Primary school questions
It never occurred to ask, “why?” Christmas and Easter holidays in primary school days would be two weeks and two days. Any holiday was, of course, welcome, boys have much more interesting things to do than sit in the classroom learning about ancient civilisations and learning cursive handwriting. Yet the consistency with which the time off was two weeks and two days never prompted curiosity, that was the way it was and why would we wish to question it?
Years later, the answer is obvious, the two extra days arose from the fact that the respective holidays both included two bank holidays. At Christmas, there was Christmas Day and Boxing Day (in those distant times New Year’s Day had not been granted the status of a public holiday in England. At Easter, Good Friday and Easter Monday were bank holidays. There were two weeks of school holiday supplemented by two days of public holidays, had it been explained at the time, a schoolboy would have understood.
Other things caused perplexity at the time and did arouse the interest of generally disinterested boys. We had two classes in our school, the infant class was for five to eight year olds and the junior class for those aged from nine to eleven. Except everyone knew that when we went to secondary school, we would be in the junior classes, so how could we be in the junior classes three years previously? It was a matter of discussion and one boy insisted that we must be infant juniors as long as we were in primary school.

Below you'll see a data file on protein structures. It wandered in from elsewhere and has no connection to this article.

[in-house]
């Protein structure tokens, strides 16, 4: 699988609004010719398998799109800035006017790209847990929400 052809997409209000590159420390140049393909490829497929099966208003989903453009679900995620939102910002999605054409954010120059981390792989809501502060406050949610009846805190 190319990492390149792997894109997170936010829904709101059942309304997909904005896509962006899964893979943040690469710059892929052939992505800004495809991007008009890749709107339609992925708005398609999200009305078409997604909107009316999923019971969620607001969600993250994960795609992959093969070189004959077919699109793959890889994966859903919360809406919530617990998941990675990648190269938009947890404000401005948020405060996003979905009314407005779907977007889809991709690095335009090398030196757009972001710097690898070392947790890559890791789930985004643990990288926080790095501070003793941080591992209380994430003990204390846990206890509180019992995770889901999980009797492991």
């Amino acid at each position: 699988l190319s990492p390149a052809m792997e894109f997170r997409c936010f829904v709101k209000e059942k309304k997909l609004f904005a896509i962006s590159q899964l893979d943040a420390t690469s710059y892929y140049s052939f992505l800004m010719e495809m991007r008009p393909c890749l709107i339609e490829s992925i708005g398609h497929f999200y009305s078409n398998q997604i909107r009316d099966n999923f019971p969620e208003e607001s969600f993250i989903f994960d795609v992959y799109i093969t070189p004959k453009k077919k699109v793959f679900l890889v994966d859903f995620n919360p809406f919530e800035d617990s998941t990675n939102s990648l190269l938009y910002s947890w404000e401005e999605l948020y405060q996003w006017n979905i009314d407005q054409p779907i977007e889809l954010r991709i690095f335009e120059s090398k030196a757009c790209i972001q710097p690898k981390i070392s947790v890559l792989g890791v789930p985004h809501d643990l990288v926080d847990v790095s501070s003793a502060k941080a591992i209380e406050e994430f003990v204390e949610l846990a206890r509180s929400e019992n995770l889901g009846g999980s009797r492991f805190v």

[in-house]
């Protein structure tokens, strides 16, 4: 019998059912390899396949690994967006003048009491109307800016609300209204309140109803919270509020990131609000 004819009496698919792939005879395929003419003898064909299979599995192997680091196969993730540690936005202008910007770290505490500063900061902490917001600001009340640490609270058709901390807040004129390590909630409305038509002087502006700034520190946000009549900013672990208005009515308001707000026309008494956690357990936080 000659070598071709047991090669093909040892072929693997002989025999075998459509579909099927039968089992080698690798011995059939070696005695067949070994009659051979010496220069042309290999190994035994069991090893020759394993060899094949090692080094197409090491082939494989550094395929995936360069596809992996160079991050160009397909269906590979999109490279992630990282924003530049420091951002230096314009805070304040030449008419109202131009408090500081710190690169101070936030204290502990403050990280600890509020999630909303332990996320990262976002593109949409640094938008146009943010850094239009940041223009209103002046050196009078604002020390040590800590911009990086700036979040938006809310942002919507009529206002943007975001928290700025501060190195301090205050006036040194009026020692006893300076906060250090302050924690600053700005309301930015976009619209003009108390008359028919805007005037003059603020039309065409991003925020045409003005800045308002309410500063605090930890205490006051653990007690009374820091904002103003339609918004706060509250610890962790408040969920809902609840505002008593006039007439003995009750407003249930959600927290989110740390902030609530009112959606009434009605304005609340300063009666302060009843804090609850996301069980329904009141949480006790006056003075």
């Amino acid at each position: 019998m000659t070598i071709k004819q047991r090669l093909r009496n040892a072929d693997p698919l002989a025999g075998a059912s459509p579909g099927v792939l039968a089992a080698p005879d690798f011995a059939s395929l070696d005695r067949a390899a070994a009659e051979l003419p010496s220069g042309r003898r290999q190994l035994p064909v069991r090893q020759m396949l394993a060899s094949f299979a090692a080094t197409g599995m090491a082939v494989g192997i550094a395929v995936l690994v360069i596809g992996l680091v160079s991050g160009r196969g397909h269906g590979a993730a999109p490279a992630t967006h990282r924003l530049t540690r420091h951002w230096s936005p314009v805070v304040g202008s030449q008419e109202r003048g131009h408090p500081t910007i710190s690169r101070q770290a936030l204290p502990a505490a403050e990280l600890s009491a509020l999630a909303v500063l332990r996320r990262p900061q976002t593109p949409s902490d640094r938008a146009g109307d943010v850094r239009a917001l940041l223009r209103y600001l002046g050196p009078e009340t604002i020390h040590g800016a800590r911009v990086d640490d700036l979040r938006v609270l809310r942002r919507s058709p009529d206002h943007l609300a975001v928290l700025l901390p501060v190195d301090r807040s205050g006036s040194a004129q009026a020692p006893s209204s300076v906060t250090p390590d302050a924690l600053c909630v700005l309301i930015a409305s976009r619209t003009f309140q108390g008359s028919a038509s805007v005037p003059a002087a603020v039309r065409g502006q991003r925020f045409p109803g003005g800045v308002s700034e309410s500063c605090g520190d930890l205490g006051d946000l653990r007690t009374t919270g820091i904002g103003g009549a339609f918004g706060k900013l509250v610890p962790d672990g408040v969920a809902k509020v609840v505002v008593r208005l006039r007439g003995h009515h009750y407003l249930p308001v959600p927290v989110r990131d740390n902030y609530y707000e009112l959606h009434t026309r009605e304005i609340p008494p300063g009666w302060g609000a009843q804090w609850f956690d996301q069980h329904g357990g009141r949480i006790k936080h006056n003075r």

There was sometimes oddly arbitrary behaviour. Most boys supported a football club, although knowledge of the team was generally scant in times when coverage was limited. One boy had a large printed cardboard sheet. It had twenty-two slots below the headings for Divisions One and Two and twenty-four below those for Divisions Three and Four. It came with ninety-two cardboard tabs, each with the name of a football league club and one could move the tabs up and down the tables as the season progressed. For some odd reason, there was an animus towards Charlton Athletic and they were always put at the foot of Division Four, no matter how well they were playing.
Girls were a complete mystery. They might sit beside us in class, but once in the playground, a wide space was observed. Some were pretty, but it was not a thought one would admit to one’s classmates. To ask questions about girls was a complete taboo.
Looking back over five decades, it seems younger people are not only better informed, but are wiser about most things than were their grandparents – or perhaps boys still need to make progress.
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